Trojan hides in Google Play games, uses steganography to find more malicious code to run

David bisson
David Bisson

Android malware uses steganographyResearchers have uncovered a new Android trojan that has targeted dozens of games in the official Google Play Store and which relies on steganography to dynamically run arbitrary APK files.

On Thursday, Russian anti-virus company Dr Web published a blog post about Android.Xiny.19.origin, malware which has incorporated itself into more than 60 Android-based games developed by Conexagon Studio, Fun Color Games, BILLAPPS, and some 30 other companies.

Though Dr Web has notified Google of the Trojan, many of the games remain active on the official Play Store as of this writing.

Infected android games

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The infection process begins as soon as the user begins playing the game, as Dr Web’s research team explains:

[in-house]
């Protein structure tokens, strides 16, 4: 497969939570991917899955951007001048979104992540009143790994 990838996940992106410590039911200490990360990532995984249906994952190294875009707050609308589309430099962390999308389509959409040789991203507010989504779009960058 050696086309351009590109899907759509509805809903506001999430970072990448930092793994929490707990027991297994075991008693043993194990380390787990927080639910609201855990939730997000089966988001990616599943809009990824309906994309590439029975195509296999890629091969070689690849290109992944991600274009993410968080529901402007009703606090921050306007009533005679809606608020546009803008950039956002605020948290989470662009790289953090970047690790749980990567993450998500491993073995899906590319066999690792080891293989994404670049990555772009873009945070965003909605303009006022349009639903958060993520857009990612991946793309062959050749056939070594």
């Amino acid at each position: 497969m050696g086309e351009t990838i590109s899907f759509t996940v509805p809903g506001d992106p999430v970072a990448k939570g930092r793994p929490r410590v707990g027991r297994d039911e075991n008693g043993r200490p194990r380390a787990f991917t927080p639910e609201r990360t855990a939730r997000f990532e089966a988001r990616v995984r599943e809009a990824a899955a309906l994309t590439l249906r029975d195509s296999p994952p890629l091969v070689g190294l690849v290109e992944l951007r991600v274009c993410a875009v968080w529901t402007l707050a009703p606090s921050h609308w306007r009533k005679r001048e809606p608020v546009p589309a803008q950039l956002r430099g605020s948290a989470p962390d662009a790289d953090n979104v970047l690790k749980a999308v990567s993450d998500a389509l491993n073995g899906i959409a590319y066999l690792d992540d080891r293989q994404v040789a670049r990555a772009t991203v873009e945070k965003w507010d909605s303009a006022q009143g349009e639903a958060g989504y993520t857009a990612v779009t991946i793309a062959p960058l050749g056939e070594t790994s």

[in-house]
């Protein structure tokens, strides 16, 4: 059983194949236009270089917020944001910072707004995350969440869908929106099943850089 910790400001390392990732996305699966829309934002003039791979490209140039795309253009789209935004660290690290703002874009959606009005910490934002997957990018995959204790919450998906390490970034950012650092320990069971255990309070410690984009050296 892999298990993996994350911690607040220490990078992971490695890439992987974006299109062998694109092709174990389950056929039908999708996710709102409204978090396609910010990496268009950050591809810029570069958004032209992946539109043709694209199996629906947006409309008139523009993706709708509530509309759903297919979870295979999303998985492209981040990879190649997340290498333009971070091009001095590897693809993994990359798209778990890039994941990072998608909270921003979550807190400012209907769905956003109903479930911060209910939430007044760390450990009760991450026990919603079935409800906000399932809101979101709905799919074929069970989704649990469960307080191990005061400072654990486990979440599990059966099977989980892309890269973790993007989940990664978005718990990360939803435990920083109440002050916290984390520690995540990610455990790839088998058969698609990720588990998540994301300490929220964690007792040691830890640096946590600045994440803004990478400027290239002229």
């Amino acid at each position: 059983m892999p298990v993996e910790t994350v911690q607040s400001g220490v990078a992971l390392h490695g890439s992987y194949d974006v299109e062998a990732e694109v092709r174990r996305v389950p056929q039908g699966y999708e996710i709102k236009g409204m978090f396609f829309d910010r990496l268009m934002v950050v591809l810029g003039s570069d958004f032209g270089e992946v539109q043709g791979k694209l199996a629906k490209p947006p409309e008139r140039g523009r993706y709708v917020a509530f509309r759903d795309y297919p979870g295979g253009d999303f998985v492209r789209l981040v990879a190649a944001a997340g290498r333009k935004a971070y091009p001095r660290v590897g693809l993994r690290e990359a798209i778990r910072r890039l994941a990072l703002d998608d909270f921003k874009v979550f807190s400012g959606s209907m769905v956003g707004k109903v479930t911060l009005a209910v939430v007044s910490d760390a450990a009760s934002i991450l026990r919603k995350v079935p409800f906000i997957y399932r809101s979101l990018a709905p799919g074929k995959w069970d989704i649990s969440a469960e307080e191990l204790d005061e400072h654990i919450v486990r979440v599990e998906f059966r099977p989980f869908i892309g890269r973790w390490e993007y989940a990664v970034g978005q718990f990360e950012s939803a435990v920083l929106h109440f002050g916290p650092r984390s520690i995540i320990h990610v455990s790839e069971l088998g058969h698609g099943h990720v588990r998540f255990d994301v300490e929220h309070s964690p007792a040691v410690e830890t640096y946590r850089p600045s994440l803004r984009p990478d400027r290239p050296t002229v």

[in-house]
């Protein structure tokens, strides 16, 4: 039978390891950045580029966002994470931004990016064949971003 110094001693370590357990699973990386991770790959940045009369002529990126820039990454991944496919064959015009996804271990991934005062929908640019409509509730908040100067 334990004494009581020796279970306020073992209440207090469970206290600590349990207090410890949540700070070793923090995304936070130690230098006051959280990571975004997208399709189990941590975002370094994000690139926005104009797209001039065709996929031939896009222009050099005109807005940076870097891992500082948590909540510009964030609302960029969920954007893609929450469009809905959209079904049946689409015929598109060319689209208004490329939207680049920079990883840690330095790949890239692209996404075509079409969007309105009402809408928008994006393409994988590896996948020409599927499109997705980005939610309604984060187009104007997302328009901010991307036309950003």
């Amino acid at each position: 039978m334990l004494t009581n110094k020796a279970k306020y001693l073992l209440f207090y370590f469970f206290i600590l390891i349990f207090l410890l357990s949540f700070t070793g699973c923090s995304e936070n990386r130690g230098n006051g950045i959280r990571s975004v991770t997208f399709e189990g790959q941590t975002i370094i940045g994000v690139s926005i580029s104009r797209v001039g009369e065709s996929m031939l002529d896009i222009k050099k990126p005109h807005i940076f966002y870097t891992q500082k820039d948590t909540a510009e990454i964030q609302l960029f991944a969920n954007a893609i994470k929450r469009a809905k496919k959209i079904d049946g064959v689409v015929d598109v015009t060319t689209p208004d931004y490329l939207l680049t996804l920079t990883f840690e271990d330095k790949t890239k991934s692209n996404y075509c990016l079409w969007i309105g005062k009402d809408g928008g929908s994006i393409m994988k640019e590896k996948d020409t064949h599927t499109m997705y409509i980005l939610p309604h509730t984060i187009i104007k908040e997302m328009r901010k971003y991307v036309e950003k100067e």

Android.Xiny.19.origin sends the following information on the affected device to the server: its IMEI identifier and MAC address, a version and a current language of the operating system, and mobile network operator name. What is more, cybercriminals get information about accessibility of a memory card, name of an application, which the Trojan is incorporated into, and whether this application is in the system folder.”

These capabilities notwithstanding, the trojan derives its true might from the ability to dynamically run arbitrary APK files. Android.Xiny.19.origin receives these malicious programs from seemingly benign image files that computer criminals have modified using steganography. A special algorithm helps the malware retrieve these files. It then loads it into the device’s RAM using the DexClassLoader class.